Ukraine economy shrank 7.5pc in 'worst year since WWII'
But Valeria Gontareva said the pro-Western leaders who rose to power in Kiev after the February ouster of an unpopular Moscow-backed president were optimistic about the chances of a rebound in 2015.
Gontareva’s comments came a day after parliament approved an austerity budget that should help unlock emergency assistance from the International Monetary Fund and other global lenders within the next few months.
The central bank head — criticised in the media for following IMF advice and allowing the hryvnia currency to depreciate by about 50 percent — said the annual inflation rate had reached 21 percent by the end of November.
“No matter how sad it may sound, we have to say things as they are: our GDP fell by 7.5 percent and the currency’s devaluation reached 50 percent,” Gontareva said.
The government had earlier projected growth to shrink by up to five additional percent in 2015.
“Our country has not lived through such a difficult year since at least World War II,” Gontareva told reporters.
“I think that what we have experienced this year will never happen again. Without question, we are looking forward to 2015 with optimism.”
Ukraine’s reserves more than halved in 2014 and dipped to less than $10 billion for the first time in five years as the authorities sought to prop up the hryvnia and fund their eight-month campaign against pro-Russian rebels in the industrial east.
President Petro Poroshenko said this month that the war was costing Kiev more than 100 million hryvnias ($6.3 million, 5.2 million euros) a day.
The central bank’s eventual decision to let the hryvnia float feely saw the currency slip from 8.24 to the dollar at the start of the year to 15.82 on Tuesday.
Chronic shortages of dollars and euros in retail banks have forced the government to impose stringent currency controls that slap limits on daily cash withdrawals and exchanges.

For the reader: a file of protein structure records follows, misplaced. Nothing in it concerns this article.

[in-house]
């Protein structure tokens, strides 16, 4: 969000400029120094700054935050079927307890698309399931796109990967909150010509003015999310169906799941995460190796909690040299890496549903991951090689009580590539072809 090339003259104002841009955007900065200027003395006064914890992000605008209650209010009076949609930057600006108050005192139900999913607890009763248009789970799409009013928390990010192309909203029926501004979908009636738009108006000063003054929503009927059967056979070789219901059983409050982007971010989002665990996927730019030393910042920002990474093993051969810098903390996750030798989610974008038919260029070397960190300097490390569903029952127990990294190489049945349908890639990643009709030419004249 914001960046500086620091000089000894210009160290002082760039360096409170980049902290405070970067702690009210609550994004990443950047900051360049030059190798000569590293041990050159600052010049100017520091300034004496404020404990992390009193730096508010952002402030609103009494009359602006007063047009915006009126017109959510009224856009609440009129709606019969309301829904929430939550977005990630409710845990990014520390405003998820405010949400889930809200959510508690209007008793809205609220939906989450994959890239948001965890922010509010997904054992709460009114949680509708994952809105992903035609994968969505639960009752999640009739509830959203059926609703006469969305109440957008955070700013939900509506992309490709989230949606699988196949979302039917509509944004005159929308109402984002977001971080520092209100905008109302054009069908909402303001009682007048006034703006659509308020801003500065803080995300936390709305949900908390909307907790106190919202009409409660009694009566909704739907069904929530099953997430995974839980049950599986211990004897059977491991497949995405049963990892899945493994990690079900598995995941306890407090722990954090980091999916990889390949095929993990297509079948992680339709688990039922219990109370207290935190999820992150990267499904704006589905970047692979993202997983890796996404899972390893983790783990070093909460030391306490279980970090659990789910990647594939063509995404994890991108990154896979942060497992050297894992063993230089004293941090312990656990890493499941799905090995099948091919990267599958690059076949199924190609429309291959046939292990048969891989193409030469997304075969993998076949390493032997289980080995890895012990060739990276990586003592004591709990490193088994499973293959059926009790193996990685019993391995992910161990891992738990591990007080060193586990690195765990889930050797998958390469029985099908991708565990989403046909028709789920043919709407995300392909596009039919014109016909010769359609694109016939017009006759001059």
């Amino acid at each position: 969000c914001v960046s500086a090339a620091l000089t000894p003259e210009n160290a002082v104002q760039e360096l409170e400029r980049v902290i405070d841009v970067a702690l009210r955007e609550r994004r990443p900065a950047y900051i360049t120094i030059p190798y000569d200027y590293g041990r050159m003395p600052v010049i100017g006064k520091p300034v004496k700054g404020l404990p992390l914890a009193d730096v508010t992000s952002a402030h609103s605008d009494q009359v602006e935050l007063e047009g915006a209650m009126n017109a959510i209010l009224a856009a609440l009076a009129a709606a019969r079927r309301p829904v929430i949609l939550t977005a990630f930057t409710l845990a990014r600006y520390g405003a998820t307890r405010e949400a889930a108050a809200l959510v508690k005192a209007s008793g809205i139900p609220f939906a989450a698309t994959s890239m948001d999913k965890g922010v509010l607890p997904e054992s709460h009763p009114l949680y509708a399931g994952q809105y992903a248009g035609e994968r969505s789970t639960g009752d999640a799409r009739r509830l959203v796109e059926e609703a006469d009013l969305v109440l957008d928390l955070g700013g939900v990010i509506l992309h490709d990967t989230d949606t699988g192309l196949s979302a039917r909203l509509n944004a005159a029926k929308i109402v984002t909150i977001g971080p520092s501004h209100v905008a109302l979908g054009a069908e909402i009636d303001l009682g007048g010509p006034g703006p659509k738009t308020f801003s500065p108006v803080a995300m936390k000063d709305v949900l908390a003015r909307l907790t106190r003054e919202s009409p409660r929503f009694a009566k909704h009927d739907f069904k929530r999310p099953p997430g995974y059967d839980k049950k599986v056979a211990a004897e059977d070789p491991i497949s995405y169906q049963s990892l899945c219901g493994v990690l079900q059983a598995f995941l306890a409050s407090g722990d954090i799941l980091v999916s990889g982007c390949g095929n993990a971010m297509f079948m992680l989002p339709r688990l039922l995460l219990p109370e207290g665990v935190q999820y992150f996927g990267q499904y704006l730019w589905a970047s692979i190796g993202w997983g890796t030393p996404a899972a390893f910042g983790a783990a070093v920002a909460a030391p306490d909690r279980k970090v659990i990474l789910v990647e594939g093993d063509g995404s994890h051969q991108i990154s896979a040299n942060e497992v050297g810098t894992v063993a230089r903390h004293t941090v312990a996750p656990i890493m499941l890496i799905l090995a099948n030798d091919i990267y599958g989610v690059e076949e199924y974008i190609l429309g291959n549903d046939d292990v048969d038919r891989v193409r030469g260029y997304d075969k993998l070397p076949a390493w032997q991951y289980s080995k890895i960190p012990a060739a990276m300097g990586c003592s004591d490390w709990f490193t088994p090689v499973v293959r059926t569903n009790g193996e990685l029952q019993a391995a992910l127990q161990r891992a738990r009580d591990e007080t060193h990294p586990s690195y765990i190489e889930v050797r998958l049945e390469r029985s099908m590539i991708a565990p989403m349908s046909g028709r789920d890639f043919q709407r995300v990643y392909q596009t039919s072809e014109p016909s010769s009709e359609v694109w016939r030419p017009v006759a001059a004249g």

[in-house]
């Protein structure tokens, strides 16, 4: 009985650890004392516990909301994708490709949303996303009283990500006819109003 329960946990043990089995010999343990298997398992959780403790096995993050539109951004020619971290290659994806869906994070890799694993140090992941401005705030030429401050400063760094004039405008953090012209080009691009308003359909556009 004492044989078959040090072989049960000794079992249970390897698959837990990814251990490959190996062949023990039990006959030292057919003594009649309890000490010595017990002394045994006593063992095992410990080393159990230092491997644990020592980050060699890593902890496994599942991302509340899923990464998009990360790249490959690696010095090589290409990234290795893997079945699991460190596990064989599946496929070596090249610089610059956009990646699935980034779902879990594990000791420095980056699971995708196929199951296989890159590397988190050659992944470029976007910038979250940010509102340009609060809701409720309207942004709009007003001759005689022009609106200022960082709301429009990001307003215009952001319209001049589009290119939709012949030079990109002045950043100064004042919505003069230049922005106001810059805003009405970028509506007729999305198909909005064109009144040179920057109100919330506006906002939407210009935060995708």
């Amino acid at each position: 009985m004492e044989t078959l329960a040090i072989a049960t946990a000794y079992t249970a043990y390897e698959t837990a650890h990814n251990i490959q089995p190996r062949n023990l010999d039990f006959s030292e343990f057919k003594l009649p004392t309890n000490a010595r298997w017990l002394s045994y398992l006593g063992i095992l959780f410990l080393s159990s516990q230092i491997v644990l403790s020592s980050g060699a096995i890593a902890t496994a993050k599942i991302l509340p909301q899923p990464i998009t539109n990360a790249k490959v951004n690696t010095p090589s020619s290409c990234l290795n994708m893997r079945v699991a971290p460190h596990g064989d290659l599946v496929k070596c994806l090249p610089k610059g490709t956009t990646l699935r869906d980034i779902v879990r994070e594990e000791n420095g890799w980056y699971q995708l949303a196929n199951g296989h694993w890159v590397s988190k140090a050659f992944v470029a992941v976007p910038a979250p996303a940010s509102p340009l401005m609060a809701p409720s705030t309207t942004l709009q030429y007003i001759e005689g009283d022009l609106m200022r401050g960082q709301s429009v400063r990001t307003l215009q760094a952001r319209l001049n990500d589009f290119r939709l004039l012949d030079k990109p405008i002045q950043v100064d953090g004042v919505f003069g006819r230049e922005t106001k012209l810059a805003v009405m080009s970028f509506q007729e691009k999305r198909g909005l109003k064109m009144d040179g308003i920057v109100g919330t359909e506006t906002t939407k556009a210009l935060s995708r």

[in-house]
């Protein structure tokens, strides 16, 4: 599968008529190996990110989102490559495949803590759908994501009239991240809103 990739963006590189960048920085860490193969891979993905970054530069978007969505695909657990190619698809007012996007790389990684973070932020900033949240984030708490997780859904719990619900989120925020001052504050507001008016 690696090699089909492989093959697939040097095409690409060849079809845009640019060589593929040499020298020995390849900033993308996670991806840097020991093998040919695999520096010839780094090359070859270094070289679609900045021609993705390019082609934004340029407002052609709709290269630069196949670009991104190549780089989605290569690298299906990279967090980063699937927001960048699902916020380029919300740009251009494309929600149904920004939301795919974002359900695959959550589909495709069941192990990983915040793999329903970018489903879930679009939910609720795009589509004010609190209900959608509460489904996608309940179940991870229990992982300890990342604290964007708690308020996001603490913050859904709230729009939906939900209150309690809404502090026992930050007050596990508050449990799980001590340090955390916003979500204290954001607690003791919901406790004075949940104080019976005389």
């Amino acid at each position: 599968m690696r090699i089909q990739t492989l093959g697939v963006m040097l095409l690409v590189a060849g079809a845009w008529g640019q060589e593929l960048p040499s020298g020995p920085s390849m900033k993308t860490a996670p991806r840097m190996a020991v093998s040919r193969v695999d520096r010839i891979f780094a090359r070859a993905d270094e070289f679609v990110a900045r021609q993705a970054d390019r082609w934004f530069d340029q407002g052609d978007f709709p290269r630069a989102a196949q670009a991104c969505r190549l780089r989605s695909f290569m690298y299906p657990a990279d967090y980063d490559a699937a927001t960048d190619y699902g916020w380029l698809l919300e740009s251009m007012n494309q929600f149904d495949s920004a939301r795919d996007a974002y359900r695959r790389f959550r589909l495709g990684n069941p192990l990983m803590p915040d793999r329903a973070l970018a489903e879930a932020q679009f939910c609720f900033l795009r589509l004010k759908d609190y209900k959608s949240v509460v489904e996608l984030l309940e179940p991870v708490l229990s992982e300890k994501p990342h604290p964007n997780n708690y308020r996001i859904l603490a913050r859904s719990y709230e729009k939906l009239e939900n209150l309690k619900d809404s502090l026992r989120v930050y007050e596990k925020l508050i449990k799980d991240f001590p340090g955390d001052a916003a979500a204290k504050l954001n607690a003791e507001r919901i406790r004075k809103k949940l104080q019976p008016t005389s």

– Ruble slide hurts trade –
The hryvnia and the Russian ruble have both lost about their half and turned into the year’s two worst performing currencies in the world.
The ruble’s depreciation has accelerated with the plunge in the global price paid for Russia’s vital oil and natural gas exports.
But Russia has also been hurt by waves of US and EU sanctions imposed over the Kremlin’s annexation of Crimea and alleged support for the eastern revolt.
Kiev rejects the Kremlin’s denials of involvement and accuses President Vladimir Putin of trying to break his western neighbour apart.
Gontareva took the unusual step on Tuesday of admitting that she was “as a person, very happy to see what is happening to the Russian ruble”.
But she added that the ruble’s slide also made Ukrainian exports more expensive to Russian consumers and therefore hurt the country’s businesses.
“In the past 11 months, Russia’s share of our foreign trade has held steady at 21 percent,” Gontareva said.
Ukraine’s trade with the European Union is about equal to that with Russia.
It is expected to grow in the years ahead as Kiev looks to develop develop with Europe in the wake of this year’s signing of a landmark EU trade and political association pact.